Sekhar, A. C. (1948). Language and consciousness. Indian Journal of Psychology 23:79-84.   (Google)
Sinha, Vimalendu N. (1987). Symbolic language not a pre-requisite for self-awareness. Psycho-Lingua 17:115-121.   (Google)
Smith, Thomas R. (2004). Narrative and consciousness: Review article. Journal of Consciousness Studies 11 (5-6):146-155.   (Google)
Stamenov, Maxim I. (1997). Grammar, meaning, and consciousness: What sentence structure can tell us about the structure of consciousness. In Maxim I. Stamenov (ed.), Language Structure, Discourse, and the Access to Consciousness. John Benjamins.   (Cited by 5 | Google)
Stamenov, Maxim I. (2003). Language and self-consciousness: Modes of self-presentation in language structure. In Tilo Kircher & Anthony S. David (eds.), The Self in Neuroscience and Psychiatry. Cambridge University Press.   (Cited by 10 | Google)
Stamenov, Maxim I. (2001). Language structure and the structure of consciousness: Can one find a 'common denominator' between them? In Paavo Pylkkanen & Tere Vaden (eds.), Dimensions of Conscious Experience. John Benjamins.   (Google)
Stamenov, Maxim I. (ed.) (1997). Language Structure, Discourse, and the Access to Consciousness. John Benjamins.   (Cited by 2 | Google)
Subitzky, E. (2003). I am a conscious essay. Journal of Consciousness Studies 10 (12):64-66.   (Google)

8.6b Parapsychology and Consciousness

Atkinson, Anthony P.; Baker, I. S.; Blackmore, Susan J.; Braud, William; Burns, Jean E.; Carpenter, R. H. S.; Clarke, Christopher J. S.; Ellis, Ralph D.; Fontana, David; French, Christopher C.; Radin, D.; Schlitz, M.; Schmidt, Stefan & Velmans, Max (2005). Open Peer commentary on 'the sense of being stared at' parts 1 &. Journal of Consciousness Studies 12 (6):50-116.   (Google)
Augustine, Keith (2007). Does paranormal perception occur in near-death experiences? Journal of Near Death Studies 25 (4):203-236.   (Google)
Abstract: While most near-death researchers have disregarded reports of near-death experiences (NDEs) with hallucinatory features, many have sought cases of veridical paranormal perception during NDEs. But despite more than a quarter century of near-death studies, no compelling evidence that NDErs can obtain information from remote locations during their NDEs has been forthcoming. This paper, Part I of a critique of survivalist interpretations of NDEs, reviews the quality of the evidence for veridical observations during NDEs, and finds the case for veridical paranormal perception during NDEs wanting.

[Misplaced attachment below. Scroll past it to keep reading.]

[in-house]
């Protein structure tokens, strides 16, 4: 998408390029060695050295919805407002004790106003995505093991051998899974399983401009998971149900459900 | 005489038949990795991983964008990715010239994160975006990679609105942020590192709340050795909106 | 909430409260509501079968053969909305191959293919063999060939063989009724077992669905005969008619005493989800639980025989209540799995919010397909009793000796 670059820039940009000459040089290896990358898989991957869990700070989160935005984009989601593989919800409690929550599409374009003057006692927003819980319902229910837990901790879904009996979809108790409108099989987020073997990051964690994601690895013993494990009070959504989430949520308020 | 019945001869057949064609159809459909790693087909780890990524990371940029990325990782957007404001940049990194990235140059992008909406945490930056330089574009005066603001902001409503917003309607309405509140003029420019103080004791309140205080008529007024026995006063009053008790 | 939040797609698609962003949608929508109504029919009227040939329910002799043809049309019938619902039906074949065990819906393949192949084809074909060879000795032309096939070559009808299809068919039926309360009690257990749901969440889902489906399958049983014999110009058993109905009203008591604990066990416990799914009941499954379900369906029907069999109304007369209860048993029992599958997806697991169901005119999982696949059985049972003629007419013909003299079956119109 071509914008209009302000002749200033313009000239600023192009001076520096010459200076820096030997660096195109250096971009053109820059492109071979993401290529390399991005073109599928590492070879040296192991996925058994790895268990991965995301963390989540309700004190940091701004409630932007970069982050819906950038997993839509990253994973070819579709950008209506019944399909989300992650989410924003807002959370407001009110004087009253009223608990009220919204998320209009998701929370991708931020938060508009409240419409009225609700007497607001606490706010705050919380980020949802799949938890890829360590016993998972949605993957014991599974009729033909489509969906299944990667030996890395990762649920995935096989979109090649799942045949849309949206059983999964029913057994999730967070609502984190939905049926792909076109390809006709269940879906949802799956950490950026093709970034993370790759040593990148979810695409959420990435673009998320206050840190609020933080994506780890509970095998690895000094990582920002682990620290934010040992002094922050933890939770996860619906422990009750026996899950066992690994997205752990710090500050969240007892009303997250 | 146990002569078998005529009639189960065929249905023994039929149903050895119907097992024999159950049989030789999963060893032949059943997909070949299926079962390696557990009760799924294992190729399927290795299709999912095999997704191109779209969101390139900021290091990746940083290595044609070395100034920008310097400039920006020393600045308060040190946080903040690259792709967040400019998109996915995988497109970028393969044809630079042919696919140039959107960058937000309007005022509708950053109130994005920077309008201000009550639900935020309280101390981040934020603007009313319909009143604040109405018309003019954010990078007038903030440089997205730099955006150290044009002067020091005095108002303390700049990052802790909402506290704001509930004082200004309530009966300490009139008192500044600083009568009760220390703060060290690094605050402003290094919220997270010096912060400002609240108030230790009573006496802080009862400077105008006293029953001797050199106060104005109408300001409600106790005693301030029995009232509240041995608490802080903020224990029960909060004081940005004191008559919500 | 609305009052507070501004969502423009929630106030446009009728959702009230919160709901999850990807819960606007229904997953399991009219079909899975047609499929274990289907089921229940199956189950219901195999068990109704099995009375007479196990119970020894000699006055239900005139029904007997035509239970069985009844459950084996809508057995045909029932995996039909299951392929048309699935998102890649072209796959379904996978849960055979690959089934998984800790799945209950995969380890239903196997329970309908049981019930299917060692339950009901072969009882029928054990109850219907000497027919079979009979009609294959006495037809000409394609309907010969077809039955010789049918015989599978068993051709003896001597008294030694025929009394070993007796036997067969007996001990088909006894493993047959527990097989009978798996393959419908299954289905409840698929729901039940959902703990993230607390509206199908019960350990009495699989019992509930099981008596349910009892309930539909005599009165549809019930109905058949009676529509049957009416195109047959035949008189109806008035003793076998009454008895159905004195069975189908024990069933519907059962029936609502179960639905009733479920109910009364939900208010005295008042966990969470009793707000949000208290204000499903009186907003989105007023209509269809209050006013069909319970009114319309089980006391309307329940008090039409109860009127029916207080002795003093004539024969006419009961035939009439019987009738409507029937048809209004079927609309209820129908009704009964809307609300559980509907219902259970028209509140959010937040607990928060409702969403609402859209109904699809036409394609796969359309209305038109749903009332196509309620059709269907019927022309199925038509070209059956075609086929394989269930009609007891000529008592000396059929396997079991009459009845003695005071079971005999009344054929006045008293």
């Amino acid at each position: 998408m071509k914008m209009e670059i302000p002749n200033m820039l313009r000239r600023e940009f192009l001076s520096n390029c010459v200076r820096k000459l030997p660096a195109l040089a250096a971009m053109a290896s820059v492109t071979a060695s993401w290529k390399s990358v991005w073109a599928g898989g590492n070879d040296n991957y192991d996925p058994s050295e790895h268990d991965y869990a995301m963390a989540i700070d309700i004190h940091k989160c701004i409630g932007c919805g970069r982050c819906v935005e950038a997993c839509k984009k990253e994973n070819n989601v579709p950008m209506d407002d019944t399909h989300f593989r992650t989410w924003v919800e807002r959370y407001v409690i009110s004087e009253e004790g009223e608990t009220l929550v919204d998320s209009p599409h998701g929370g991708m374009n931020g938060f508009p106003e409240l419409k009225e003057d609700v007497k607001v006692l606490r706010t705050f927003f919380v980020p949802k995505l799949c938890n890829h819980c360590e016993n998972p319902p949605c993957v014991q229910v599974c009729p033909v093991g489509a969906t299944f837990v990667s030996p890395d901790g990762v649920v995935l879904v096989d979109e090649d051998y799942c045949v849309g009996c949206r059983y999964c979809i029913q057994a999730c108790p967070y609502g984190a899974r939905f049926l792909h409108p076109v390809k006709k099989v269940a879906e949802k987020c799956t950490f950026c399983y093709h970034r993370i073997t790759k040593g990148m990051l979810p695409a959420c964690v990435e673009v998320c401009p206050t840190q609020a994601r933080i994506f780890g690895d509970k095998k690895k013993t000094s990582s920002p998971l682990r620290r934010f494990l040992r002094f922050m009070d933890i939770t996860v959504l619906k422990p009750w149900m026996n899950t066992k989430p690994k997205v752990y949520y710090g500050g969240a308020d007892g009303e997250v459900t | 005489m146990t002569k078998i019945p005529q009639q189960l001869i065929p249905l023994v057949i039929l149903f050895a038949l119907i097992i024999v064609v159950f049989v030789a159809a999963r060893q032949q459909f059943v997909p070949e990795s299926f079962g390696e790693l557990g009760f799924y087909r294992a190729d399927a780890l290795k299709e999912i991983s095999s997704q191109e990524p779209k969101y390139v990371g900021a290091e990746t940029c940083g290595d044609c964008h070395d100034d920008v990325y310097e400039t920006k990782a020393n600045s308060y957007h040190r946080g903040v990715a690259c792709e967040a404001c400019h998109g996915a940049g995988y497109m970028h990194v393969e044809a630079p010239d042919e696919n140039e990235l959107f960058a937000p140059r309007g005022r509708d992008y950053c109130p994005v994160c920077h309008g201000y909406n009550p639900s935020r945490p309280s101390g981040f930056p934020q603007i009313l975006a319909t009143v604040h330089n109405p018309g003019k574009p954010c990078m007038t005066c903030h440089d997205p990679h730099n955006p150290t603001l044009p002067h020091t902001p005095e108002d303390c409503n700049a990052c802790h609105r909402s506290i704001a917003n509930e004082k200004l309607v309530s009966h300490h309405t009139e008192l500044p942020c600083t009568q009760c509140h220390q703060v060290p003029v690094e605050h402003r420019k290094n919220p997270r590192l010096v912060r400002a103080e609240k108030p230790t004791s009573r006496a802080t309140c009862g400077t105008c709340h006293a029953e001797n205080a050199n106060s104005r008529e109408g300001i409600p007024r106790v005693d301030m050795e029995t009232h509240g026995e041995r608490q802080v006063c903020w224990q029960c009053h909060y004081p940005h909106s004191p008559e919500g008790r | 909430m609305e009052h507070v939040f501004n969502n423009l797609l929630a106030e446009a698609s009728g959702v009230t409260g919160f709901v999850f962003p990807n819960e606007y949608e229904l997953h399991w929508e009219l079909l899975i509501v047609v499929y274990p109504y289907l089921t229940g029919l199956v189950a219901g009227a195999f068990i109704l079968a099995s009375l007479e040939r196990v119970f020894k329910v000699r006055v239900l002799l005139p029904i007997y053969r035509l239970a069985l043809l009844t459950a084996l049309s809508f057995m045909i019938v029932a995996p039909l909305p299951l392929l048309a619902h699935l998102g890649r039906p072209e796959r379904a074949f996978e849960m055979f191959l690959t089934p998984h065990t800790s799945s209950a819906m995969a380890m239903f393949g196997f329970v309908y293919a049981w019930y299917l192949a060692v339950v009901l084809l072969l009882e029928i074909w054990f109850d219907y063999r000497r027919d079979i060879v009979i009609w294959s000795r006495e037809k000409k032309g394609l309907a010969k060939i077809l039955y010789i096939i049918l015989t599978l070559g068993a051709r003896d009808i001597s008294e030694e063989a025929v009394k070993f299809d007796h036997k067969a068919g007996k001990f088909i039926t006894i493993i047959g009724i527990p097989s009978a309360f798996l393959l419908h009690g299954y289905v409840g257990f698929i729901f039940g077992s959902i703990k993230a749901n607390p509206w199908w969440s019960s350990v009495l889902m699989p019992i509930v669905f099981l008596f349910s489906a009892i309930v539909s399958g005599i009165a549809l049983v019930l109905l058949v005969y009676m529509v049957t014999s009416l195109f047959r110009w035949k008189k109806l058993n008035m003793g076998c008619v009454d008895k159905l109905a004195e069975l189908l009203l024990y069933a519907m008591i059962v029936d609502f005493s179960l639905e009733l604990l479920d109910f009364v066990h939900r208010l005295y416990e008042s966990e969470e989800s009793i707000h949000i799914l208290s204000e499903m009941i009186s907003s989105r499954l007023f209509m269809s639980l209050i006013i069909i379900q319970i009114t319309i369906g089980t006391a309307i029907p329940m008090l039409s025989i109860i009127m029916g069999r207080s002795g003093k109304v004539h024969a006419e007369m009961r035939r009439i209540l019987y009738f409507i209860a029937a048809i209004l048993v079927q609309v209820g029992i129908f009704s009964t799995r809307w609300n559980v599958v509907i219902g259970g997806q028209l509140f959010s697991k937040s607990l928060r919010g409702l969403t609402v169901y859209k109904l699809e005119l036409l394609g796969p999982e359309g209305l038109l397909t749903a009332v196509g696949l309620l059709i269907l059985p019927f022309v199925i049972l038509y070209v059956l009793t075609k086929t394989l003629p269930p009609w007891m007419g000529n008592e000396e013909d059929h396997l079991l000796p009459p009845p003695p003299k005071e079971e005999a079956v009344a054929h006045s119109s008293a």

Augustine, Keith (2007). Near-death experiences with hallucinatory features. Journal of Near Death Studies 26 (1):3-31.   (Google)
Abstract: Though little systematic attention has been given to near-death experiences (NDEs) with clear or suggestive hallucinatory features, reports of such experiences strongly imply that NDEs are not glimpses of an afterlife. This paper, Part II of a critique of survivalist interpretations of NDEs, surveys NDEs incorporating out-of-body discrepancies, bodily sensations, encounters with living persons and fictional characters, random or insignificant memories, returns from a point of no return, hallucinatory imagery, and unfulfilled predictions. Though attempts to accommodate hallucinatory NDEs within a survivalist framework are possible, they signal a failure to take the empirical evidence against a survivalist interpretation of NDEs seriously.